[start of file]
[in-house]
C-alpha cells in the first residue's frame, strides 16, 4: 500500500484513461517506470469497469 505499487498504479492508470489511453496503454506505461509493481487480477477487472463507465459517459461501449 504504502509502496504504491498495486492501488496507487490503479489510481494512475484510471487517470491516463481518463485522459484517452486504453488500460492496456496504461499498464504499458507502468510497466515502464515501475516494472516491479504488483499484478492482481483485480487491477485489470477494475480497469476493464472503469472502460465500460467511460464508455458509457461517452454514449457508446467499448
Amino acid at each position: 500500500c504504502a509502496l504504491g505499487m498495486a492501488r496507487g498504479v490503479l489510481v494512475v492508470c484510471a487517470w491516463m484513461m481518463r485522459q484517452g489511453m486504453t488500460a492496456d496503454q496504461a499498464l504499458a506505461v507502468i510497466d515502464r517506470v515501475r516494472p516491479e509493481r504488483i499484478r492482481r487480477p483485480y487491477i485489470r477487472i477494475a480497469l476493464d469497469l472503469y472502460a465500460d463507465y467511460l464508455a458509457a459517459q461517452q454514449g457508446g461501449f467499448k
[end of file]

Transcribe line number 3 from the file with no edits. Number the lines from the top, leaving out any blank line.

Amino acid at each position: 500500500c504504502a509502496l504504491g505499487m498495486a492501488r496507487g498504479v490503479l489510481v494512475v492508470c484510471a487517470w491516463m484513461m481518463r485522459q484517452g489511453m486504453t488500460a492496456d496503454q496504461a499498464l504499458a506505461v507502468i510497466d515502464r517506470v515501475r516494472p516491479e509493481r504488483i499484478r492482481r487480477p483485480y487491477i485489470r477487472i477494475a480497469l476493464d469497469l472503469y472502460a465500460d463507465y467511460l464508455a458509457a459517459q461517452q454514449g457508446g461501449f467499448k